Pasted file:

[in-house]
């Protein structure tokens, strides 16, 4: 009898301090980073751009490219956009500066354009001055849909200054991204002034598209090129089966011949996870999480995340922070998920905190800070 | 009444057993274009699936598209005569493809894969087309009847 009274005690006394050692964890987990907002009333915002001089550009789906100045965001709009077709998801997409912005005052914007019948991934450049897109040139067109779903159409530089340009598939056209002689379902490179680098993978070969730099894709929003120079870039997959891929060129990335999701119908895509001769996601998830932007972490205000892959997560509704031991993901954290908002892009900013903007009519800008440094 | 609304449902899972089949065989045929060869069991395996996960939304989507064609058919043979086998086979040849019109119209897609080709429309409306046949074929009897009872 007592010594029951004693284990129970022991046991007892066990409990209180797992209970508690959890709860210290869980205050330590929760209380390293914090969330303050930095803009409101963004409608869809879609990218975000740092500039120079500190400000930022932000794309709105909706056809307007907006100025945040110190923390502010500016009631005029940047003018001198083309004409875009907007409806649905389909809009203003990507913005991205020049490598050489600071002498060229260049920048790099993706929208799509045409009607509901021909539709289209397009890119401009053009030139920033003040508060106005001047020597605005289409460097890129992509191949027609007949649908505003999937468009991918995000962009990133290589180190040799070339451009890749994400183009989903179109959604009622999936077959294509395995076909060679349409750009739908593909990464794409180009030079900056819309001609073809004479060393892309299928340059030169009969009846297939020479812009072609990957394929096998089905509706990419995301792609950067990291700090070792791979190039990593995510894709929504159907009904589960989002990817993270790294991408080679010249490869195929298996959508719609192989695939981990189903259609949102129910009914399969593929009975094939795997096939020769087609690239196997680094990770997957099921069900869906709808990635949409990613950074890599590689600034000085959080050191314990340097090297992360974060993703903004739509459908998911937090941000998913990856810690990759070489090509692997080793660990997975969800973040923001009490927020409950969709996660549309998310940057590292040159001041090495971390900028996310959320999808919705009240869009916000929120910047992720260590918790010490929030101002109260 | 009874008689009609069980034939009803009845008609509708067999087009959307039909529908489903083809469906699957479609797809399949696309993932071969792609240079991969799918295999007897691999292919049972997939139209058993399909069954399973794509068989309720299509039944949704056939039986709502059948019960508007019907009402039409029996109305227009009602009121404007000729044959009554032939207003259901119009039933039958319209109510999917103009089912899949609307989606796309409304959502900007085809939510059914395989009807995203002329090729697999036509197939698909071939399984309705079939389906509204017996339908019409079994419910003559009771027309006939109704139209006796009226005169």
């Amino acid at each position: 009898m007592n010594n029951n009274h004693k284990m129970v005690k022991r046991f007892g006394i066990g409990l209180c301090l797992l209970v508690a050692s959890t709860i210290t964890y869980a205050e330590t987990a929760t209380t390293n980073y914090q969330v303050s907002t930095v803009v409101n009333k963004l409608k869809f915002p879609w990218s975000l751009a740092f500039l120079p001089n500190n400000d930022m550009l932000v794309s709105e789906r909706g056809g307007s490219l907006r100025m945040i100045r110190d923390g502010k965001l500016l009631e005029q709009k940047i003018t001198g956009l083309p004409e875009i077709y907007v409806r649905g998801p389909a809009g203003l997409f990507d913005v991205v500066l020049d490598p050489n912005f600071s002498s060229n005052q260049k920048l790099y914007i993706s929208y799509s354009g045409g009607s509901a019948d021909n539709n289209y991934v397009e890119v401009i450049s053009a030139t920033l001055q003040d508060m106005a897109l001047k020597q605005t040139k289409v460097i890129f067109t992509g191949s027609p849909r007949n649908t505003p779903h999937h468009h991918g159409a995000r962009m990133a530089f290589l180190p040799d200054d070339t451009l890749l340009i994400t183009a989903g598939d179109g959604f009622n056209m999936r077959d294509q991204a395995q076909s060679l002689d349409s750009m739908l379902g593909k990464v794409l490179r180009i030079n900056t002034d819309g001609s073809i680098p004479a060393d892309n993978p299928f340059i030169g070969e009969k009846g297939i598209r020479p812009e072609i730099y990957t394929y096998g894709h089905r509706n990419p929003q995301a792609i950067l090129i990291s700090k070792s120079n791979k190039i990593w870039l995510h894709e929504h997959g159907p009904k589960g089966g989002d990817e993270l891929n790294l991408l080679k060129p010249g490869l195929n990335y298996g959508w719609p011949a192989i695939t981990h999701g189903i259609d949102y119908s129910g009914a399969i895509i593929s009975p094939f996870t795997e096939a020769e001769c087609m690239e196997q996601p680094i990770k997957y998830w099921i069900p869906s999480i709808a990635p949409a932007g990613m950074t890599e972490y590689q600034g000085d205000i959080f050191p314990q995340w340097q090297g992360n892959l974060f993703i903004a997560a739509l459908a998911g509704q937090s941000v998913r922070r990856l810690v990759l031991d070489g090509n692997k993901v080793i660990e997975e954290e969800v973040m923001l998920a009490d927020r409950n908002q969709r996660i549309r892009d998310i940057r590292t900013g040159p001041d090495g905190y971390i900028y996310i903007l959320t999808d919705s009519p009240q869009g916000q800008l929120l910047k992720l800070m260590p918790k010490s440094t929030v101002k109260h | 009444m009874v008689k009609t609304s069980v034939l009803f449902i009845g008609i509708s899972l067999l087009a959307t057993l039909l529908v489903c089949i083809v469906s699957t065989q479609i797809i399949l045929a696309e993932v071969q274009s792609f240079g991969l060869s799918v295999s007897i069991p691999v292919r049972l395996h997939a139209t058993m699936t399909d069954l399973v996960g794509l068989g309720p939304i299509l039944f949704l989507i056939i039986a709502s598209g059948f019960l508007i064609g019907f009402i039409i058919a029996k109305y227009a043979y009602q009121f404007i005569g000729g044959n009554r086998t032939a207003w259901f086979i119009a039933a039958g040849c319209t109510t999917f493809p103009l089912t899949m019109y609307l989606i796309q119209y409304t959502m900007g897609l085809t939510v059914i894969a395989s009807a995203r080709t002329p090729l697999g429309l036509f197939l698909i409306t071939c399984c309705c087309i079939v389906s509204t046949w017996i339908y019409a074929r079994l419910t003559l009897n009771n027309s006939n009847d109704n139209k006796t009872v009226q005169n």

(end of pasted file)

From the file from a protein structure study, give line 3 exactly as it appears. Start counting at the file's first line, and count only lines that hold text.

């Amino acid at each position: 009898m007592n010594n029951n009274h004693k284990m129970v005690k022991r046991f007892g006394i066990g409990l209180c301090l797992l209970v508690a050692s959890t709860i210290t964890y869980a205050e330590t987990a929760t209380t390293n980073y914090q969330v303050s907002t930095v803009v409101n009333k963004l409608k869809f915002p879609w990218s975000l751009a740092f500039l120079p001089n500190n400000d930022m550009l932000v794309s709105e789906r909706g056809g307007s490219l907006r100025m945040i100045r110190d923390g502010k965001l500016l009631e005029q709009k940047i003018t001198g956009l083309p004409e875009i077709y907007v409806r649905g998801p389909a809009g203003l997409f990507d913005v991205v500066l020049d490598p050489n912005f600071s002498s060229n005052q260049k920048l790099y914007i993706s929208y799509s354009g045409g009607s509901a019948d021909n539709n289209y991934v397009e890119v401009i450049s053009a030139t920033l001055q003040d508060m106005a897109l001047k020597q605005t040139k289409v460097i890129f067109t992509g191949s027609p849909r007949n649908t505003p779903h999937h468009h991918g159409a995000r962009m990133a530089f290589l180190p040799d200054d070339t451009l890749l340009i994400t183009a989903g598939d179109g959604f009622n056209m999936r077959d294509q991204a395995q076909s060679l002689d349409s750009m739908l379902g593909k990464v794409l490179r180009i030079n900056t002034d819309g001609s073809i680098p004479a060393d892309n993978p299928f340059i030169g070969e009969k009846g297939i598209r020479p812009e072609i730099y990957t394929y096998g894709h089905r509706n990419p929003q995301a792609i950067l090129i990291s700090k070792s120079n791979k190039i990593w870039l995510h894709e929504h997959g159907p009904k589960g089966g989002d990817e993270l891929n790294l991408l080679k060129p010249g490869l195929n990335y298996g959508w719609p011949a192989i695939t981990h999701g189903i259609d949102y119908s129910g009914a399969i895509i593929s009975p094939f996870t795997e096939a020769e001769c087609m690239e196997q996601p680094i990770k997957y998830w099921i069900p869906s999480i709808a990635p949409a932007g990613m950074t890599e972490y590689q600034g000085d205000i959080f050191p314990q995340w340097q090297g992360n892959l974060f993703i903004a997560a739509l459908a998911g509704q937090s941000v998913r922070r990856l810690v990759l031991d070489g090509n692997k993901v080793i660990e997975e954290e969800v973040m923001l998920a009490d927020r409950n908002q969709r996660i549309r892009d998310i940057r590292t900013g040159p001041d090495g905190y971390i900028y996310i903007l959320t999808d919705s009519p009240q869009g916000q800008l929120l910047k992720l800070m260590p918790k010490s440094t929030v101002k109260h | 009444m009874v008689k009609t609304s069980v034939l009803f449902i009845g008609i509708s899972l067999l087009a959307t057993l039909l529908v489903c089949i083809v469906s699957t065989q479609i797809i399949l045929a696309e993932v071969q274009s792609f240079g991969l060869s799918v295999s007897i069991p691999v292919r049972l395996h997939a139209t058993m699936t399909d069954l399973v996960g794509l068989g309720p939304i299509l039944f949704l989507i056939i039986a709502s598209g059948f019960l508007i064609g019907f009402i039409i058919a029996k109305y227009a043979y009602q009121f404007i005569g000729g044959n009554r086998t032939a207003w259901f086979i119009a039933a039958g040849c319209t109510t999917f493809p103009l089912t899949m019109y609307l989606i796309q119209y409304t959502m900007g897609l085809t939510v059914i894969a395989s009807a995203r080709t002329p090729l697999g429309l036509f197939l698909i409306t071939c399984c309705c087309i079939v389906s509204t046949w017996i339908y019409a074929r079994l419910t003559l009897n009771n027309s006939n009847d109704n139209k006796t009872v009226q005169n």